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Thursday, October 21, 2021

The Unexpected Drivers of History

Things we assume to be true mislead us the most. We assume that the world is orderly and things happen due to human planning and ingenuity, but history is often moved by human errors, unexpected manmade or natural events. In 1492, when Columbus departed on a voyage to discover the sea route to India, no one could have predicted that a navigational error would lead him to the island home of the TaĂ­no in the Caribbean.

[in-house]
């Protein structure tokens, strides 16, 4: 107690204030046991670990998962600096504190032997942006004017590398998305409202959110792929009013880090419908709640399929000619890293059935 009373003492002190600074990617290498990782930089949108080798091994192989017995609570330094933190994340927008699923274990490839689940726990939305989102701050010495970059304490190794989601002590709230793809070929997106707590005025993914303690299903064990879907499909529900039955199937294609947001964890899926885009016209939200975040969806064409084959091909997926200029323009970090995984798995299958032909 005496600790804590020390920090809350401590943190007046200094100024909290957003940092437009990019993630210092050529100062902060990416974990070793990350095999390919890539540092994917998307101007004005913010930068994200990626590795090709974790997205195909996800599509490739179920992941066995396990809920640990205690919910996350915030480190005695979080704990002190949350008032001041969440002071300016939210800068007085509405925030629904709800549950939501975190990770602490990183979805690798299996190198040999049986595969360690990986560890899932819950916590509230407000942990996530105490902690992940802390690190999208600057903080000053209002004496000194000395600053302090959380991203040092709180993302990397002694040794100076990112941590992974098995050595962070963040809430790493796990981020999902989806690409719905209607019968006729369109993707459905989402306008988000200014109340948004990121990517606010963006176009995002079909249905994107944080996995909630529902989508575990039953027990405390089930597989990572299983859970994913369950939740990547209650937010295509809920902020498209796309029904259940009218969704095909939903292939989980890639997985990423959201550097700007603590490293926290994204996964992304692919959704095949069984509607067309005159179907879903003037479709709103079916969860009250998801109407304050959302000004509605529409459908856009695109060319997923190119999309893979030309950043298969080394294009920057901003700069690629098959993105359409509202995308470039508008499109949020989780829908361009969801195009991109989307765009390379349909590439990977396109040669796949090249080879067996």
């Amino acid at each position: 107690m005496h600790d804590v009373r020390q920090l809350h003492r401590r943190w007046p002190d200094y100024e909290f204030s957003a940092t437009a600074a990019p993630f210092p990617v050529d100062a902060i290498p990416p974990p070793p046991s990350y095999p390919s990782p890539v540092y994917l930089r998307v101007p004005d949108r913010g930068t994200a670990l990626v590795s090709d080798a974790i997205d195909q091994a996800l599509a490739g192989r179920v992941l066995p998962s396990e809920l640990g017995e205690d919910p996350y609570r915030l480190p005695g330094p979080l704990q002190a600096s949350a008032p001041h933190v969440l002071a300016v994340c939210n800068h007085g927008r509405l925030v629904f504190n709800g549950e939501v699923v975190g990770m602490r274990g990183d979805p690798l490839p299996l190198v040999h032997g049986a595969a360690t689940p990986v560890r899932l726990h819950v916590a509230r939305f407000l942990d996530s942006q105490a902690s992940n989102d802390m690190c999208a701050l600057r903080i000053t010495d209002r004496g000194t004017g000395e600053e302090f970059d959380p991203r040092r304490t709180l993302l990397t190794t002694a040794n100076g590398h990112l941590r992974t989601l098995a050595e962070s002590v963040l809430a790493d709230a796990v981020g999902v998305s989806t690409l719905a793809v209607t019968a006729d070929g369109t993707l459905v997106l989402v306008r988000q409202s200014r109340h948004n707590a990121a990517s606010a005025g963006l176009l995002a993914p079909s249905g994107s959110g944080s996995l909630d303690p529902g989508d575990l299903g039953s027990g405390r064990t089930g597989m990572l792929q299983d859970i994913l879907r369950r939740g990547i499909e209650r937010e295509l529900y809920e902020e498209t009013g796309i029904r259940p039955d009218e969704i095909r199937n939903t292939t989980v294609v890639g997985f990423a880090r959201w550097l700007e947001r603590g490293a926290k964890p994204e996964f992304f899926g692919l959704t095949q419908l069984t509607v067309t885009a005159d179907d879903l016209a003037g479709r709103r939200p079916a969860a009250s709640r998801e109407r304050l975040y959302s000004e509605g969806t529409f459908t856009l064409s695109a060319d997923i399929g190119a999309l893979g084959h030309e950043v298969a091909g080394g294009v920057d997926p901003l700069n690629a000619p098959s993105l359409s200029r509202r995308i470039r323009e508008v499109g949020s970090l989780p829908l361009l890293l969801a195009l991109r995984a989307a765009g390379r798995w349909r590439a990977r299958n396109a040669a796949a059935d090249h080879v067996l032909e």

No one foresaw the First World War, the quick dissolution of the Ottoman Empire, the defeat of the Greeks in Anatolia and the rise of Turkey, the rise of Hitler, the loss of Churchill in the 1945 election, the sudden collapse of the British Empire, the fall of the Soviet Union in 1991, the spread of the Internet, and the rise of China. What will be the state of the world in the next decade, the next year, and even month—we can’t be certain. Something that no one foresees today might happen and completely transform the world, for better or worse. 

The rules we make, the political institutions we create, and the mass behavior we develop will not protect our society from chaos when a major unexpected event strikes. Unexpected events are the real drivers of history.

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